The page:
The best password manager: KeePass!
So there are a lot of password managers out there. For a while now, even your browser saves all of your passwords, so you don’t have to remember anything. I really don’t trust these browsers with my passwords, so I decided for a self-stored solution: KeePass. What can I say? It works like a charm and is even free!
What KeePass can offer
KeePass is a free open source password manager, which helps you to manage your passwords in a secure way. You can store all your passwords in one database, which is locked with a master key. So you only have to remember one single master key to unlock the whole database. Database files are encrypted using the best and most secure encryption algorithms currently known (AES-256, ChaCha20 and Twofish).https://keepass.info/index.html
This text from the KeePass website says it already: You can store all your passwords in one file, which is securely password-protected. Basically, you only have to remember one single well-chosen password and forget about the rest. It is completely free, although you are welcome to donate. It offers also a ton of plug-ins and there is even an Android app (see below), that can connect to the same database as KeePass!
How I use KeePass
So, how do I use KeePass? Well first off, I created a database with my passwords in it and put it onto my cloud drive (OneDrive in my case) which is accessible from all my devices. It doesn’t matter if I am at home, at work or on the phone, I can access my passwords every time. If you do not trust cloud services either, then you can also install KeePass on your own USB-Drive as a portable version and lock onto your key chain.
KeePass also has a very strong password generator, so I usually let KeePass decide which password I use for new services. I also use categories to order my passwords into different groups. I have categories for Software Licenses, Network Passwords, Social Media, or my own Webspaces. There are more of course. You can choose different icons for each password and even store files with them.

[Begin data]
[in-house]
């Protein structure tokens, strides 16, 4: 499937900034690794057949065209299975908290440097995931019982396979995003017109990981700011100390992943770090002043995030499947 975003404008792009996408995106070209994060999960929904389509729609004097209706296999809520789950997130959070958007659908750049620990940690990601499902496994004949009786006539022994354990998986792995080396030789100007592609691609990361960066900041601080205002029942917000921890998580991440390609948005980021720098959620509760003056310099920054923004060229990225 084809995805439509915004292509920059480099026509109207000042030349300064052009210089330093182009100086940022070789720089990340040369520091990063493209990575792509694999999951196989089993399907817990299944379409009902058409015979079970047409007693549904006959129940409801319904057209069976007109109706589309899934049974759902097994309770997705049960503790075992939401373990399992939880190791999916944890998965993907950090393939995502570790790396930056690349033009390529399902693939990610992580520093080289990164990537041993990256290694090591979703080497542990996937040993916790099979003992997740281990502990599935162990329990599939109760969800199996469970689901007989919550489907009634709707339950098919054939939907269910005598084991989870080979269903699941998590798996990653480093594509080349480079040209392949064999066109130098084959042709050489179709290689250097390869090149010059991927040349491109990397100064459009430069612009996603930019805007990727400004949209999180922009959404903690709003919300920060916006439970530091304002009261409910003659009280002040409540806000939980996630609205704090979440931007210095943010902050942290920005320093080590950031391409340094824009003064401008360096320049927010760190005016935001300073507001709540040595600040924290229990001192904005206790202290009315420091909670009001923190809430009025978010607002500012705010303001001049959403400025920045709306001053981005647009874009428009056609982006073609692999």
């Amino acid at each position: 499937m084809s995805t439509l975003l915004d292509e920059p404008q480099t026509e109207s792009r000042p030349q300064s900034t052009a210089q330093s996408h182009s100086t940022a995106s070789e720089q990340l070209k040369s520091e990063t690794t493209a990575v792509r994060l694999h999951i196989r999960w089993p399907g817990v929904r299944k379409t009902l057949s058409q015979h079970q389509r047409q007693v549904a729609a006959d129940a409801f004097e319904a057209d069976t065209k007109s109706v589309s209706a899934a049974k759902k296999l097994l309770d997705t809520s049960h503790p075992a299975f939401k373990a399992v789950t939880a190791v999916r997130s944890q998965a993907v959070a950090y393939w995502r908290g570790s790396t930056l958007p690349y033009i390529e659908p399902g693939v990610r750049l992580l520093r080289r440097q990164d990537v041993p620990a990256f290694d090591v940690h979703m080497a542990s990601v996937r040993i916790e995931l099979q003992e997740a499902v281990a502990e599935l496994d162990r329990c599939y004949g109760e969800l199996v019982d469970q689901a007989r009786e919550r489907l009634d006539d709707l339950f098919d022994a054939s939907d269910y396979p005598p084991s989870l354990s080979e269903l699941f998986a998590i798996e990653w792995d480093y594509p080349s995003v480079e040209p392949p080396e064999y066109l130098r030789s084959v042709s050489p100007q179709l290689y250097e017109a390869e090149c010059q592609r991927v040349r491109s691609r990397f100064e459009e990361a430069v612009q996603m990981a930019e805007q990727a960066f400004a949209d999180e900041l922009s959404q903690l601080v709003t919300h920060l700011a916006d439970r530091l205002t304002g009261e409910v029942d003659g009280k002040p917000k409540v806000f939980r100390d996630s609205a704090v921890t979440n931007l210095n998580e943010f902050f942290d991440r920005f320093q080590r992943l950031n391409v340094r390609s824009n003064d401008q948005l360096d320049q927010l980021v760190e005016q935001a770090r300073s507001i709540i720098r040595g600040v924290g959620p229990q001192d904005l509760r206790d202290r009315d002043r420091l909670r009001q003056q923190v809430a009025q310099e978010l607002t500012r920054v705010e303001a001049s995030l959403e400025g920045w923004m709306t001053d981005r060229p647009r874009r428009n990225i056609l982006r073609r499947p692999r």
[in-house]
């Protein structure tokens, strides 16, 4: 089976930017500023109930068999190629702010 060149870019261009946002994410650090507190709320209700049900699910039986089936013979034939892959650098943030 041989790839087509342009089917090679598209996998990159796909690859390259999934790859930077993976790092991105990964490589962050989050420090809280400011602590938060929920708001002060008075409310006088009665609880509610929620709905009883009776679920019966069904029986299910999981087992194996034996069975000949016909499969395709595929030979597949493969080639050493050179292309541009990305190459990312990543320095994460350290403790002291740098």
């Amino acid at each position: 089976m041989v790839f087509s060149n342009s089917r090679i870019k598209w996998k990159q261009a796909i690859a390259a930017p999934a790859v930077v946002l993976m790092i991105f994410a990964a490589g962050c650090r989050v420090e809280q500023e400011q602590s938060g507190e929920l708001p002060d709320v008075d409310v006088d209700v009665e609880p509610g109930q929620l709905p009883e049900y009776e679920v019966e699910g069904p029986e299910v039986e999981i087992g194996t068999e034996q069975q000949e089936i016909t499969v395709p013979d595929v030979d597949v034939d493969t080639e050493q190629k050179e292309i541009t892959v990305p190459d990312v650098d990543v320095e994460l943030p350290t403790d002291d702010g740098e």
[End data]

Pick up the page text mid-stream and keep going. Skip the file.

There is also a nice Android app that can connect to the KeePass database as well. I can fire it up on my phone and have my passwords ready. If you have a phone with a fingerprint reader, you can also unlock your passwords with that. A good feature is also the auto-complete. KeePass2Android usually recognises sites, where you have to enter a password. It offers you a direct link to it, by putting your finger on the fingerprint sensor. It is simply great.
KeePass is a software that I have been using for years but never talked about, because it is so common for me. The best thing of it all: It just works! It is simple, free and secure and I can highly recommend it to everyone who doesn’t want to remember a ton of passwords anymore or – the worst case – only uses one for everything.